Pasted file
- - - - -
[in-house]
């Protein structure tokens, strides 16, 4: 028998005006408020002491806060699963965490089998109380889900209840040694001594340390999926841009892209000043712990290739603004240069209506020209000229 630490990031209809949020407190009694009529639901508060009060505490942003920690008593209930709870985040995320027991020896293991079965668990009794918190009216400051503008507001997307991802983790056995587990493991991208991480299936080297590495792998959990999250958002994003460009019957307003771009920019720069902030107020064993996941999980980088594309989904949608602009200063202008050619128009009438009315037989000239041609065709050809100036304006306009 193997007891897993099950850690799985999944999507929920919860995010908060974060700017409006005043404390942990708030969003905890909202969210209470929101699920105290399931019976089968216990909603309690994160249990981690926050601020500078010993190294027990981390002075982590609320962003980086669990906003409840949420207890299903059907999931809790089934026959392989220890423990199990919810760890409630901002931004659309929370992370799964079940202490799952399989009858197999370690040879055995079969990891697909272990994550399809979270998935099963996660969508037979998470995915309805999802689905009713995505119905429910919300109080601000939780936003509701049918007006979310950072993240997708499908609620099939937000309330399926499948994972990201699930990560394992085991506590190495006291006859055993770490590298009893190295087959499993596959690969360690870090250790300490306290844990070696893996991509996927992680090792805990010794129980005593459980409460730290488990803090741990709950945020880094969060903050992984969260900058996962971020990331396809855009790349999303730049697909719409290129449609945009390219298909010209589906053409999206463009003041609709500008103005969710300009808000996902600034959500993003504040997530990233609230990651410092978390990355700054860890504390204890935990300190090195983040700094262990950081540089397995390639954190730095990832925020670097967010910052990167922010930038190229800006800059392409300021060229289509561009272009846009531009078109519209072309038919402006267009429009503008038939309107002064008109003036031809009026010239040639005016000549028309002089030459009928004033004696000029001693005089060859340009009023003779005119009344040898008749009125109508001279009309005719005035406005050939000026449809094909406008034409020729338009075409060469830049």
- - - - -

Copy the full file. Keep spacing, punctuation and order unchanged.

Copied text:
[in-house]
């Protein structure tokens, strides 16, 4: 028998005006408020002491806060699963965490089998109380889900209840040694001594340390999926841009892209000043712990290739603004240069209506020209000229 630490990031209809949020407190009694009529639901508060009060505490942003920690008593209930709870985040995320027991020896293991079965668990009794918190009216400051503008507001997307991802983790056995587990493991991208991480299936080297590495792998959990999250958002994003460009019957307003771009920019720069902030107020064993996941999980980088594309989904949608602009200063202008050619128009009438009315037989000239041609065709050809100036304006306009 193997007891897993099950850690799985999944999507929920919860995010908060974060700017409006005043404390942990708030969003905890909202969210209470929101699920105290399931019976089968216990909603309690994160249990981690926050601020500078010993190294027990981390002075982590609320962003980086669990906003409840949420207890299903059907999931809790089934026959392989220890423990199990919810760890409630901002931004659309929370992370799964079940202490799952399989009858197999370690040879055995079969990891697909272990994550399809979270998935099963996660969508037979998470995915309805999802689905009713995505119905429910919300109080601000939780936003509701049918007006979310950072993240997708499908609620099939937000309330399926499948994972990201699930990560394992085991506590190495006291006859055993770490590298009893190295087959499993596959690969360690870090250790300490306290844990070696893996991509996927992680090792805990010794129980005593459980409460730290488990803090741990709950945020880094969060903050992984969260900058996962971020990331396809855009790349999303730049697909719409290129449609945009390219298909010209589906053409999206463009003041609709500008103005969710300009808000996902600034959500993003504040997530990233609230990651410092978390990355700054860890504390204890935990300190090195983040700094262990950081540089397995390639954190730095990832925020670097967010910052990167922010930038190229800006800059392409300021060229289509561009272009846009531009078109519209072309038919402006267009429009503008038939309107002064008109003036031809009026010239040639005016000549028309002089030459009928004033004696000029001693005089060859340009009023003779005119009344040898008749009125109508001279009309005719005035406005050939000026449809094909406008034409020729338009075409060469830049």